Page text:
By: Elizabeth Tobin-Tyler, JD, MA, assistant professor of family medicine, Warren Alpert Medical School, and assistant professor of health services, policy and practice, School of Public Health, Brown University
As a lawyer who has taught medical students for many years about the role of law and policy in health disparities and the social determinants of health, I am well acquainted with the question, “but what can I do about it?” What can a doctor do if a patient is being evicted or has her utilities shut off, lives in a house with mold that is exacerbating her child’s asthma, or is financially dependent on an abusive partner? These questions are neither rhetorical nor uncommon; a survey by the Robert Wood Johnson Foundation found that 4 in 5 doctors view social needs as critical to patient health but are not confident in their ability to address those needs.
What is clear is that doctors cannot be expected to address these complex patient needs alone. To address the complexity of medical care and patient health, many medical schools and residency programs are increasingly incorporating interprofessional education (IPE) into their curriculum. IPE curriculum tends to focus on the interface between doctors and other health professionals–nurses, physician assistants, and pharmacists. But to effectively address the social determinants of health, health professionals need to know how to tap the expertise of social workers, lawyers, and community organizers concerning how to improve the social conditions that make their patients sick in the first place.
For more than fifteen years, I have been engaged in the promotion of medical-legal partnerships (MLPs). MLP is an approach to health care delivery that embeds civil legal services into the spectrum of health care services provided to low-income or otherwise vulnerable patients and communities. By integrating lawyers into the health care team, the team can more effectively identify and address the social and legal barriers to health for vulnerable patients and populations.
The MLP approach is built on the understanding that social determinants often manifest in the form of legal needs caused by systemic failures or inadequately enforced legal protections (such as housing health and safety code violations, unlawful denial of benefits like SNAP or Medicaid, or inadequate protection for victims of intimate partner violence), and that civil legal aid lawyers have the requisite training and expertise to address these needs.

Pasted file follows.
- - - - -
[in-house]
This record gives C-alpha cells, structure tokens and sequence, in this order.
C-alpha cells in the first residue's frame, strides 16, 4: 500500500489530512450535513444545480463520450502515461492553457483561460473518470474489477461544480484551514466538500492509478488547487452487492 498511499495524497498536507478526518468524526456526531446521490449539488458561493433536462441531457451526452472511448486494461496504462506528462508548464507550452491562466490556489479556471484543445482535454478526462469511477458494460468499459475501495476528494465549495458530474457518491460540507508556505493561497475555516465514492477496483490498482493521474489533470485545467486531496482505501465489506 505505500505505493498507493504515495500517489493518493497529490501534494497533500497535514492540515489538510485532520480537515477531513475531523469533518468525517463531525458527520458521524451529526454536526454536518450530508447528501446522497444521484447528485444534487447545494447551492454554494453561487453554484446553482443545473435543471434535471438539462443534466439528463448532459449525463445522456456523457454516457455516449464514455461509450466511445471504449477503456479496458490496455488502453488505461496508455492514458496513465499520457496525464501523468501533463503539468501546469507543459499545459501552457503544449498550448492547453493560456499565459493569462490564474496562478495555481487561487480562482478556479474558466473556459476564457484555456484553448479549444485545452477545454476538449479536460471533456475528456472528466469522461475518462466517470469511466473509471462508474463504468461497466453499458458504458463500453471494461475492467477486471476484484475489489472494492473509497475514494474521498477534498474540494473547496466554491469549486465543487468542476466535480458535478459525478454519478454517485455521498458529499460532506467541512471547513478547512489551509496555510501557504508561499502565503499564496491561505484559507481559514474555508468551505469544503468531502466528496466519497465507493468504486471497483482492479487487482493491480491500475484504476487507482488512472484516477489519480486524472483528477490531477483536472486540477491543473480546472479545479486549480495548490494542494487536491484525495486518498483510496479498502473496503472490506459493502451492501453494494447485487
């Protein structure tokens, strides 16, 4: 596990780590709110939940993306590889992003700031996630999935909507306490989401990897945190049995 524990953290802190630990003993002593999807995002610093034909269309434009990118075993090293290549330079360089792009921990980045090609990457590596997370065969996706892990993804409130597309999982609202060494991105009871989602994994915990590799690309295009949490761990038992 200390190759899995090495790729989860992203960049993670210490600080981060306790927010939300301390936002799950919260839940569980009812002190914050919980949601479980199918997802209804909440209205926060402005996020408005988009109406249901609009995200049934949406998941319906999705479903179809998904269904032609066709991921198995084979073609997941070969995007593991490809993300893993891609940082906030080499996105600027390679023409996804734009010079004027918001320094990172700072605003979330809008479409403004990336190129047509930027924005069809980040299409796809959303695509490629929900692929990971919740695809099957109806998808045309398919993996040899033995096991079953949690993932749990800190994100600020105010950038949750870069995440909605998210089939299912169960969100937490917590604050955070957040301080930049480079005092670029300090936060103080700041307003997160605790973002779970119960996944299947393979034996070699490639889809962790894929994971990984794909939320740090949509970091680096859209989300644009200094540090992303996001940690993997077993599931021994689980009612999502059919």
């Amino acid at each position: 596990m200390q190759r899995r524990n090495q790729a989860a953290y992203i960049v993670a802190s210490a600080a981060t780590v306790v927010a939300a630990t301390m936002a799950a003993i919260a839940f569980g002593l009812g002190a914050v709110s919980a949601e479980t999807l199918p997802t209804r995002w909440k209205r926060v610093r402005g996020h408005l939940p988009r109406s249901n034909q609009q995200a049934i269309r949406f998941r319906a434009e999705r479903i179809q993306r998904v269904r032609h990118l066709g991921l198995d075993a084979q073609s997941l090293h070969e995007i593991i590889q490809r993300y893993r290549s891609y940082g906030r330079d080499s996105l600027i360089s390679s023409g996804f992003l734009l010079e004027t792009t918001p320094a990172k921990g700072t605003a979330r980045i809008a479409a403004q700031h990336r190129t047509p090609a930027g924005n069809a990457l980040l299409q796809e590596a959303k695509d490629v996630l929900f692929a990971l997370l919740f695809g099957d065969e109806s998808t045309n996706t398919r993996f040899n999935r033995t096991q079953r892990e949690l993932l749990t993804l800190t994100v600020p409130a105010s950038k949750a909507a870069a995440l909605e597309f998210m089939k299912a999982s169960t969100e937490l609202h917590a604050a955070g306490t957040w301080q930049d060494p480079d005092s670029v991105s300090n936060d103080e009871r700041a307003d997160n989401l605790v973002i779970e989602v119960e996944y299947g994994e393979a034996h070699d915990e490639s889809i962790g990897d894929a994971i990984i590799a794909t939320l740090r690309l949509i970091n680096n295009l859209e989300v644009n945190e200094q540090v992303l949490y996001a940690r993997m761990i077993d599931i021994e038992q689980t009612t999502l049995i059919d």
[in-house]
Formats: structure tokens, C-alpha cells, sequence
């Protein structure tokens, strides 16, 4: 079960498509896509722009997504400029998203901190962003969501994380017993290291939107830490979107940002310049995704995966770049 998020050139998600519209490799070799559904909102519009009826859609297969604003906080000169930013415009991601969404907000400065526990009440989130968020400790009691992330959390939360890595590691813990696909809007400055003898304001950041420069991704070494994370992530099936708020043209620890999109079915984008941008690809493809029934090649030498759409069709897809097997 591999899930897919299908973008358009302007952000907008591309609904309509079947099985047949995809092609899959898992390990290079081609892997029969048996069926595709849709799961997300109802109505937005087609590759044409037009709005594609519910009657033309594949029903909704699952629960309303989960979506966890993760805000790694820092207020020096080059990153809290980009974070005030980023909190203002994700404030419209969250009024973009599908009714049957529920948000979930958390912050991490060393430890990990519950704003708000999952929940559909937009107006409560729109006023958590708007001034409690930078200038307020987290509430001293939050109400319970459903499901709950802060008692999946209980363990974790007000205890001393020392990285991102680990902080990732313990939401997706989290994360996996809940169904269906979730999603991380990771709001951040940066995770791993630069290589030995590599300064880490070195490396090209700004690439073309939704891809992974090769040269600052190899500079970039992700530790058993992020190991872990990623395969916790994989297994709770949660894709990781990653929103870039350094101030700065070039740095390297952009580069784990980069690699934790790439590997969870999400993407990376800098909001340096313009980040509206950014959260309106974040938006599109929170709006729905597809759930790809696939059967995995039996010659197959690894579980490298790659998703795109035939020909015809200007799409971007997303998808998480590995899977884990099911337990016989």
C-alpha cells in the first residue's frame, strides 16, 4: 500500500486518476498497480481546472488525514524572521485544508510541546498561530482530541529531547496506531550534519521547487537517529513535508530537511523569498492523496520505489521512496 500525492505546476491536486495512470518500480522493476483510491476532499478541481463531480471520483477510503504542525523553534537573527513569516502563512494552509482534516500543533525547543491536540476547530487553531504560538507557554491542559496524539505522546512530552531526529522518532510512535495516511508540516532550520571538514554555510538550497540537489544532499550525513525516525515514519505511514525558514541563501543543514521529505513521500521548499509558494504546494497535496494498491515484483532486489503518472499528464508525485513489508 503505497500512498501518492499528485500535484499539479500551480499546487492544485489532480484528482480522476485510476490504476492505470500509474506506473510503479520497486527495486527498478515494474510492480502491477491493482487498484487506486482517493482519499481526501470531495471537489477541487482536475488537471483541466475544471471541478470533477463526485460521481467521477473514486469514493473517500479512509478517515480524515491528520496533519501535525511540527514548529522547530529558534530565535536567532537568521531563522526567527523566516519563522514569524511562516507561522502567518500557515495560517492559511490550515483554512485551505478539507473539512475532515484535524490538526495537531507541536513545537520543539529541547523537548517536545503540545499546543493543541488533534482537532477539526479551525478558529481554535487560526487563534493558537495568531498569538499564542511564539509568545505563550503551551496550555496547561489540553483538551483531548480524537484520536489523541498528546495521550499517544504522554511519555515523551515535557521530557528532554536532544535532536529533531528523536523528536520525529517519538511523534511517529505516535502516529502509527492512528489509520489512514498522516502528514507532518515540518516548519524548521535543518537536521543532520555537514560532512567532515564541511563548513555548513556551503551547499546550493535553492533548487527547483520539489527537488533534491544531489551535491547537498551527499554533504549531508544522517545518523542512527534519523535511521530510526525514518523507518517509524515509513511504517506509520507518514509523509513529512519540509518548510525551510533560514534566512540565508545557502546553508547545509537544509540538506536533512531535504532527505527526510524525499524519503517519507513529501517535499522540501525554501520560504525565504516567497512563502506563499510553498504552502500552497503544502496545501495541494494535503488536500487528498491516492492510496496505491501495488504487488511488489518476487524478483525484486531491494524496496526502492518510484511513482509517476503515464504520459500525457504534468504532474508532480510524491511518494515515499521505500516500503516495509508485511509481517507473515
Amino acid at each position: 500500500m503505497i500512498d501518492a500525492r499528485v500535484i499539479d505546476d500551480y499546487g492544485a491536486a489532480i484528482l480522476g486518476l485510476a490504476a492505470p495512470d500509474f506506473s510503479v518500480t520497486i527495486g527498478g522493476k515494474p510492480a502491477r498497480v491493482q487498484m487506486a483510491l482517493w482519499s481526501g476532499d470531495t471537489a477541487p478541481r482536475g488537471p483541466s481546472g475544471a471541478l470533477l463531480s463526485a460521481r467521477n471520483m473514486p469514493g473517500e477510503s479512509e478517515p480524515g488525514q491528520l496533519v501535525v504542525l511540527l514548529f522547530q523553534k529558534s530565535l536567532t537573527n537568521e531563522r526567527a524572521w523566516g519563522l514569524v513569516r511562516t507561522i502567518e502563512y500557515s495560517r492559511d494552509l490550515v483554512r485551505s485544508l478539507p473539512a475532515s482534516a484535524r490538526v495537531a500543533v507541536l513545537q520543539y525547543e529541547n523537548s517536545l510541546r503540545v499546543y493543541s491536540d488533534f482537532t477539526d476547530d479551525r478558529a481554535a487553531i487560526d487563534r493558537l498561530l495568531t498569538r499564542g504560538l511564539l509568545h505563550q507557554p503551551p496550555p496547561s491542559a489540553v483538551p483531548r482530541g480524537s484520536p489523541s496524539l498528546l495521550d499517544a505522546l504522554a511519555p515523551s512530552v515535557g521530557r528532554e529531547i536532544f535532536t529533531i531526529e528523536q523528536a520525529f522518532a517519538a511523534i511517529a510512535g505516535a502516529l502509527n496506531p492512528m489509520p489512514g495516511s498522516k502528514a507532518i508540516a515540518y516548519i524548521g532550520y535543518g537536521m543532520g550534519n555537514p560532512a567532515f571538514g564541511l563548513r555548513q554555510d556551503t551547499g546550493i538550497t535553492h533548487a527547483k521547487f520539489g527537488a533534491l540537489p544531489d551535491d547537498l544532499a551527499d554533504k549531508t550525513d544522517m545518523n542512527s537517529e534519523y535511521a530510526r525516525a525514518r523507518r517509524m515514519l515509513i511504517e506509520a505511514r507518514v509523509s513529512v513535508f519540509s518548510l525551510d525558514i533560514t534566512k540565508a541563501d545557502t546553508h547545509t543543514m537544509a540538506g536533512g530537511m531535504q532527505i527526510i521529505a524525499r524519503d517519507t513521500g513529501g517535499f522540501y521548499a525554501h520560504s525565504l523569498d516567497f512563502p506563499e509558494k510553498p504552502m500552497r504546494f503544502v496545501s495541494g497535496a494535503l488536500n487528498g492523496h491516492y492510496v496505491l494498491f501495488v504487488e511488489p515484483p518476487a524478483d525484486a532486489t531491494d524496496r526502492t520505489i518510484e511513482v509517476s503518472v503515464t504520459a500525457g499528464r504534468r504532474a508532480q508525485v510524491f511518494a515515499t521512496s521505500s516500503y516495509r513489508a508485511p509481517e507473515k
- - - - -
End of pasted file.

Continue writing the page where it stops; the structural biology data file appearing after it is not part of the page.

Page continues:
As Joel Teitelbaum and I describe in our recent Academic Medicine article, MLP is a particularly effective means for teaching medical students and residents many of the skills the nation should want in the 21st century doctor: one who provides patient-centered care that is sensitive to social context, integrates population health into clinical care, is adept at systems thinking, and is skilled at working as part of an interprofessional team.
At the Alpert Medical School of Brown University, where I teach, we have integrated MLP into the curriculum in multiple ways. Undergraduate medical students can take a preclinical elective, along with students from law, social work, and nursing called “Poverty, Health and Law,” and they can gain hands-on experience at the Rhode Island Medical-Legal Partnership at Hasbro Children’s Hospital through clerkship and volunteer opportunities. Through a new Health Resources and Services Administration training grant, we will begin training family medicine residents at the Family Care Center, a patient-centered medical home, to identify unmet social and legal needs and to work collaboratively with an MLP attorney and other partners to address those needs.
As MLPs continue to develop across the country (there are currently 276 in the United States), medical schools and residency programs are using MLP curriculum to prepare future doctors in effective interprofessional strategies for addressing the social and legal needs of their patients and the populations they serve.